• Act responsibly. Enable sustainability.
  • 2015 Corporate Responsibility Report
2015 Corporate Responsibility Report

Climate protection strategy

Content verified by PwCicon_check

195 countries made a commitment to meeting mandatory climate protection goals at the UN Climate Change Conference in Paris in 2015. As a telecommunications company, we want to contribute to achieving the 2-degree target that was set in Paris. We have been working toward a low-carbon, sustainable future for years. Our products and services help our customers reduce their carbon footprint. The flow of traffic at the Port of Hamburg, for example, can be controlled more efficiently in real time and farmers can prevent redundant trips when tending their fields. We continue to systematically expand our offers for these types of solutions. Our climate protection targets also include reducing our own CO2 emissions by 20 percent by the year 2020 compared to 2008 levels. To do this, we are investing in efficient network technology, improving energy management at our buildings and setting clear CO2 limits for our service vehicle fleet.


  • Reducing CO2 emissions by 20 percent by 2020 (absolute emissions)


  • Modernizing and optimizing network infrastructure and buildings
  • Optimizing and virtualizing data centers
  • Reducing fuel consumption by optimizing and reducing our fleet


  • Energy Consumption KPI
  • CO2 Emissions KPI
Content verified by PwCicon_check

"We assume responsibility for a low-carbon society" is one of the key action areas of our CR strategy. We intend to keep this promise with the help of our Group-wide climate protection target, which was adopted in 2013 to reduce our CO2 emissions by 20 percent (excluding T-Mobile USA) by 2020 compared with 2008. We have developed measures to help us meet this target as well as instruments to gauge our progress.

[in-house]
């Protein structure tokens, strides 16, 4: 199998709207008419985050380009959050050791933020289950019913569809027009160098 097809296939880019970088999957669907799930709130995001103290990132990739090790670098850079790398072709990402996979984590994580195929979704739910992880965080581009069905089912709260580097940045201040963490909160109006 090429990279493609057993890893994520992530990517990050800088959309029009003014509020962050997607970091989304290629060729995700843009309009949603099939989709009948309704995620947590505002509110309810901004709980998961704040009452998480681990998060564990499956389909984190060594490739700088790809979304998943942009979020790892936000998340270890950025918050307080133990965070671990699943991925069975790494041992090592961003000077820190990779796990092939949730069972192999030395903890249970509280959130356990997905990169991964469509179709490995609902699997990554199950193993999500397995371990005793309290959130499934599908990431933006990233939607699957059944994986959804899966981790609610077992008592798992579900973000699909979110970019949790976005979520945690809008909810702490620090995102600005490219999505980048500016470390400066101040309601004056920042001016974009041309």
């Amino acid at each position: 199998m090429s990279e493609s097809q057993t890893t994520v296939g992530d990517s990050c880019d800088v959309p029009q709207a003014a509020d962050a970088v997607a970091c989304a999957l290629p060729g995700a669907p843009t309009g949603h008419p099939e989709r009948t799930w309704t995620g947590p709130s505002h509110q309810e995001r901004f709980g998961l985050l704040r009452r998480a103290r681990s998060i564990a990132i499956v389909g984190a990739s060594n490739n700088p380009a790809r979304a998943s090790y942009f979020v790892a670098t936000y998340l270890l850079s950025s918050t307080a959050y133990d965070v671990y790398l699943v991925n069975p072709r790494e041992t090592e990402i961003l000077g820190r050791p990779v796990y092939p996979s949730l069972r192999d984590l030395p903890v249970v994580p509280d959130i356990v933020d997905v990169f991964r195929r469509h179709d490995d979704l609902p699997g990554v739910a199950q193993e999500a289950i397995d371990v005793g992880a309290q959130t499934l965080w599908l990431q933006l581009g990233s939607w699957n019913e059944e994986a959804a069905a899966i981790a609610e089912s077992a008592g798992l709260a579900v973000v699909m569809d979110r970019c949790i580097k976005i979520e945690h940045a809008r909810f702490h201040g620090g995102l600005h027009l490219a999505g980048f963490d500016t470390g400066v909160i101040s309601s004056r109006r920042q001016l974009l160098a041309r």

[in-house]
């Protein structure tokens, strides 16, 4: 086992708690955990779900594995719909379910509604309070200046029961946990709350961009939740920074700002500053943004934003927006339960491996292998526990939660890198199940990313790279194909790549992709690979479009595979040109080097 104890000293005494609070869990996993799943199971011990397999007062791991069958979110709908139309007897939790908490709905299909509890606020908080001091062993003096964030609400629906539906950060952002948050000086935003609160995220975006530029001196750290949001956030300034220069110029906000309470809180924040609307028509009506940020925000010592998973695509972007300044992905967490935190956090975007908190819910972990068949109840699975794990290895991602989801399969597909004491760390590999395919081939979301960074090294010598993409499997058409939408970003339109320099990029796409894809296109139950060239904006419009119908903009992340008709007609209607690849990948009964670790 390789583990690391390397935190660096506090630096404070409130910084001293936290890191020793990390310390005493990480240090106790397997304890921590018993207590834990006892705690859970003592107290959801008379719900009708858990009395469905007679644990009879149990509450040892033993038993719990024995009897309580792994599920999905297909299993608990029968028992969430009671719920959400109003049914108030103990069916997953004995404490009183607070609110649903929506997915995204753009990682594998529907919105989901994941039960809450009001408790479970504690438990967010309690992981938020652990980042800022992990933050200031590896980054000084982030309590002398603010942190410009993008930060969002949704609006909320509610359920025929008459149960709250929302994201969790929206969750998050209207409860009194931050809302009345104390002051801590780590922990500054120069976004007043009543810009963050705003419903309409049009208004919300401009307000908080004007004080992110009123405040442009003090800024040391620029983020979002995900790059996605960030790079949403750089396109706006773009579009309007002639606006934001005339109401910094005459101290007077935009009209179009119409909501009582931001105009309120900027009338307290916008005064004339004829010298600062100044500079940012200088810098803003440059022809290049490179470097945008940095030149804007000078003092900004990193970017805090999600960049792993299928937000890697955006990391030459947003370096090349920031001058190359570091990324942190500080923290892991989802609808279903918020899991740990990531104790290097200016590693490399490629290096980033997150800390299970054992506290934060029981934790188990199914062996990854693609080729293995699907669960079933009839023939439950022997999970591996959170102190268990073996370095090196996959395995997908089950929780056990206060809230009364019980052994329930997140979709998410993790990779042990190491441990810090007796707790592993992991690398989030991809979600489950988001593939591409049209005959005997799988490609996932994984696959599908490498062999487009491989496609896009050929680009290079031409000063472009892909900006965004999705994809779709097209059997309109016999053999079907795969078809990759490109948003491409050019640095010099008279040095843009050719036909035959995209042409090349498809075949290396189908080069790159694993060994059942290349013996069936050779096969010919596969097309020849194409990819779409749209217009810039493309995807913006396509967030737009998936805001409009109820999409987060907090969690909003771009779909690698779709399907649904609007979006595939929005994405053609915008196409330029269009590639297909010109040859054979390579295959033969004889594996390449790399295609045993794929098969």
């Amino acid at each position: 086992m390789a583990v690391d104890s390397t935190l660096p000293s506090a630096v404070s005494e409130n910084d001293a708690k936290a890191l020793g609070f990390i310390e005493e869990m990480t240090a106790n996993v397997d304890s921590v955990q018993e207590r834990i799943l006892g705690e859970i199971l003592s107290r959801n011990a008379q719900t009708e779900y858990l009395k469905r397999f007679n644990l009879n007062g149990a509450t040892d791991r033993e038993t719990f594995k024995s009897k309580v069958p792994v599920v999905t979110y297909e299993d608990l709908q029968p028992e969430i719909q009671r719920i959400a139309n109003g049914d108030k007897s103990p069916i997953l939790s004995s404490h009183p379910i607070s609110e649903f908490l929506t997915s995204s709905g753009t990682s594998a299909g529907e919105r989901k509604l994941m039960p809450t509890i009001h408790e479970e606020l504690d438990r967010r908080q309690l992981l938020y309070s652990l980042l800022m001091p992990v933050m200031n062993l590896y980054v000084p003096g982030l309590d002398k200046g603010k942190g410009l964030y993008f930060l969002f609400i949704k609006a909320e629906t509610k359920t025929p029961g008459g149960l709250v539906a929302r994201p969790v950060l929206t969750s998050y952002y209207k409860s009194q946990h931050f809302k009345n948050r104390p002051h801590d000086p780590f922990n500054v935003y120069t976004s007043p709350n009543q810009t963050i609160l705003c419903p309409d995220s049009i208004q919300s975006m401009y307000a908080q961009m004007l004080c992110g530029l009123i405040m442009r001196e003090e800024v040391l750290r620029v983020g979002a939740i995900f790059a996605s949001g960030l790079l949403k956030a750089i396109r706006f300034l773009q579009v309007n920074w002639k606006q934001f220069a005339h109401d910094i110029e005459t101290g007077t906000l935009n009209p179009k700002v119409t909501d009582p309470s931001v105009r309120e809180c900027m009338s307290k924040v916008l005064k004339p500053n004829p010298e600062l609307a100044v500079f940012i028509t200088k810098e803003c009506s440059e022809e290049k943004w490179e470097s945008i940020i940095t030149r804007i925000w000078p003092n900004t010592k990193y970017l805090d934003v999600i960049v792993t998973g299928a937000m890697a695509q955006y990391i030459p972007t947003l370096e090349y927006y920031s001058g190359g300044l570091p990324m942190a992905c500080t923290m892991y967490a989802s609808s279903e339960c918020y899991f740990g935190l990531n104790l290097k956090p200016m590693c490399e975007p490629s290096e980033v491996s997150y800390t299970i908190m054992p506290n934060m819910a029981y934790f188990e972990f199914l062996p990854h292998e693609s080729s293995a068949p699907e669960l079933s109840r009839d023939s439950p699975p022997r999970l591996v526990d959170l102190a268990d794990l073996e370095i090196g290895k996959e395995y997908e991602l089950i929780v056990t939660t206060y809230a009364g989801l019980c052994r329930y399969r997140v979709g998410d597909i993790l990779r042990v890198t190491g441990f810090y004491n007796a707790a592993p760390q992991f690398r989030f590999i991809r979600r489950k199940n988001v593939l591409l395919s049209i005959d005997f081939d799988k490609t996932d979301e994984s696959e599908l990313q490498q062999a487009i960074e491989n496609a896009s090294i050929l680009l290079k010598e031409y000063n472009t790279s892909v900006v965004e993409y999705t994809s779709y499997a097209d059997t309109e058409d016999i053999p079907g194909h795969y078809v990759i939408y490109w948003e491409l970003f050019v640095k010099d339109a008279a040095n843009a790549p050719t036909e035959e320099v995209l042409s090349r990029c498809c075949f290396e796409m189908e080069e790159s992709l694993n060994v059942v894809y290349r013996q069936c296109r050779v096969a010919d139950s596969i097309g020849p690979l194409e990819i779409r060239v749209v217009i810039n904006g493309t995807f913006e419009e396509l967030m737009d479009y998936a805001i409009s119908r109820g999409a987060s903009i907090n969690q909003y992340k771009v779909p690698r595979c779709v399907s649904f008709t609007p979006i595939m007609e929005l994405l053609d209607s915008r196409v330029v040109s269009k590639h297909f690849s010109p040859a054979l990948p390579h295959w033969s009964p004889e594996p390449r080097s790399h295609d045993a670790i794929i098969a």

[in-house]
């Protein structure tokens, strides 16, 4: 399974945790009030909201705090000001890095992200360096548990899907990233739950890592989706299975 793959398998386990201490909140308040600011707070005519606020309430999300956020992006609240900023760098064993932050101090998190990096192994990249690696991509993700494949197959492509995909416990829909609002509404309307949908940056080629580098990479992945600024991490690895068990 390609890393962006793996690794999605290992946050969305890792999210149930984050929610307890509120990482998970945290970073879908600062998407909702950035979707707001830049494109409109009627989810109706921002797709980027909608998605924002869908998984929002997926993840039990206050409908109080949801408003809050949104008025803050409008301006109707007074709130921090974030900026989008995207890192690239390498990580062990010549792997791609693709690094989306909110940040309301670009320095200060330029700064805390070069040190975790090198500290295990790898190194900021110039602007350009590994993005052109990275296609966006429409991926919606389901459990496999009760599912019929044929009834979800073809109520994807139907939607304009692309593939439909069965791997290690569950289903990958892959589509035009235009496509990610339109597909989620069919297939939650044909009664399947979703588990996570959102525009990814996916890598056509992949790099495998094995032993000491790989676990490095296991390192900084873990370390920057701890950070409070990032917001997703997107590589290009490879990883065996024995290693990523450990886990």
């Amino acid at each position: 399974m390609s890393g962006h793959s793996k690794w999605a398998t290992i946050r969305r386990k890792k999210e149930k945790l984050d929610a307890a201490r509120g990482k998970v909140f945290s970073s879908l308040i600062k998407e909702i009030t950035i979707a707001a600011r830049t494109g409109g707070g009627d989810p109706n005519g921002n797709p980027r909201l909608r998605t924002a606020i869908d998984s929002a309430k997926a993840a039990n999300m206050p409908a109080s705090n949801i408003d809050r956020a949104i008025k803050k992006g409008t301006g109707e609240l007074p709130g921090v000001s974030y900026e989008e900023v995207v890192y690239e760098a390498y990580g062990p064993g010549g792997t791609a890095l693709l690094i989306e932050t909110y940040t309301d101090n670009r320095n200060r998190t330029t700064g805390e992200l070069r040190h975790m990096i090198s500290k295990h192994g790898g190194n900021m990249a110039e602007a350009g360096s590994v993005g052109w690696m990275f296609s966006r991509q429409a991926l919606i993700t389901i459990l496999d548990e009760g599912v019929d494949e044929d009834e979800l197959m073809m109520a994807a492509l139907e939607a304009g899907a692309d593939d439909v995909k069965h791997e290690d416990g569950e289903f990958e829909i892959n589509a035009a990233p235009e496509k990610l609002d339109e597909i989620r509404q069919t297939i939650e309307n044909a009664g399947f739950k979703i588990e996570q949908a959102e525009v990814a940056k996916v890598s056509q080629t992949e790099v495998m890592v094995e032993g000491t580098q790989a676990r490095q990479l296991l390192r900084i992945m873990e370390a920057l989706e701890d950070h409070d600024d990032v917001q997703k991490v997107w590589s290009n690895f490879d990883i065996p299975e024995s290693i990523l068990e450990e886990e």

Measurable success in climate protection
We record the direct impact of our climate protection measures with our Energy Consumption and CO2 Emissions key performance indicators (KPIs) in order to assess the effectiveness of those measures. These KPIs also help us keep our stakeholders informed regarding the progress we have made in achieving our climate target. In 2015, we also worked on new KPIs that can be used to analyze the relationship between energy consumption/CO2 emissions and transported data volumes. We are planning to introduce these KPIs in 2016.

Measuring direct and indirect emissions
We measure our CO2 emissions on the basis of standards such as the internationally recognized Greenhouse Gas (GHG) Protocol, which distinguishes between three CO2 emissions categories: GHG Scope 1, 2 and 3. Over the past few years, we have introduced measurement of GHG Scope 1 and 2 emissions throughout the Group. Our CO2 Emissions KPI img is based on this data. Since 2013 we have been recording all relevant Scope 3 emissions generated by our business in Germany. We also recorded the Scope 3 emissions generated by other national companies for the first time in 2015 and plan to measure them throughout the entire Group by the end of 2016.

Collaborating for innovation and climate protection
Effective climate protection calls for joint efforts on the part of business, politics, science and society. We are involved in a number of German initiatives (2° foundation in Germany) and international associations to help us effectively work to protect the climate. One of these is the Global e-Sustainability Initiative img (GeSI img). As an industry association, GeSI's vision is to help make society greener and more climate-friendly with the help of ICT img solutions.

Using electricity from renewable energy sources
Measures to improve the energy efficiency of our networks and infrastructures are at the heart of our climate protection strategy. To date, we have not included renewable energy in our calculations regarding our Group-wide climate protection target. Renewable energy, however, can help avoid CO2 emissions. That is why we attach great value to the use of renewable energy, which will play an important role in our integrated climate strategy in the future.

Content verified by PwCicon_check

Our integrated climate strategy supports Deutsche Telekom in pursuing its Group strategy to become the leading European telecommunications provider.

The four pillars of the integrated climate protection stratgey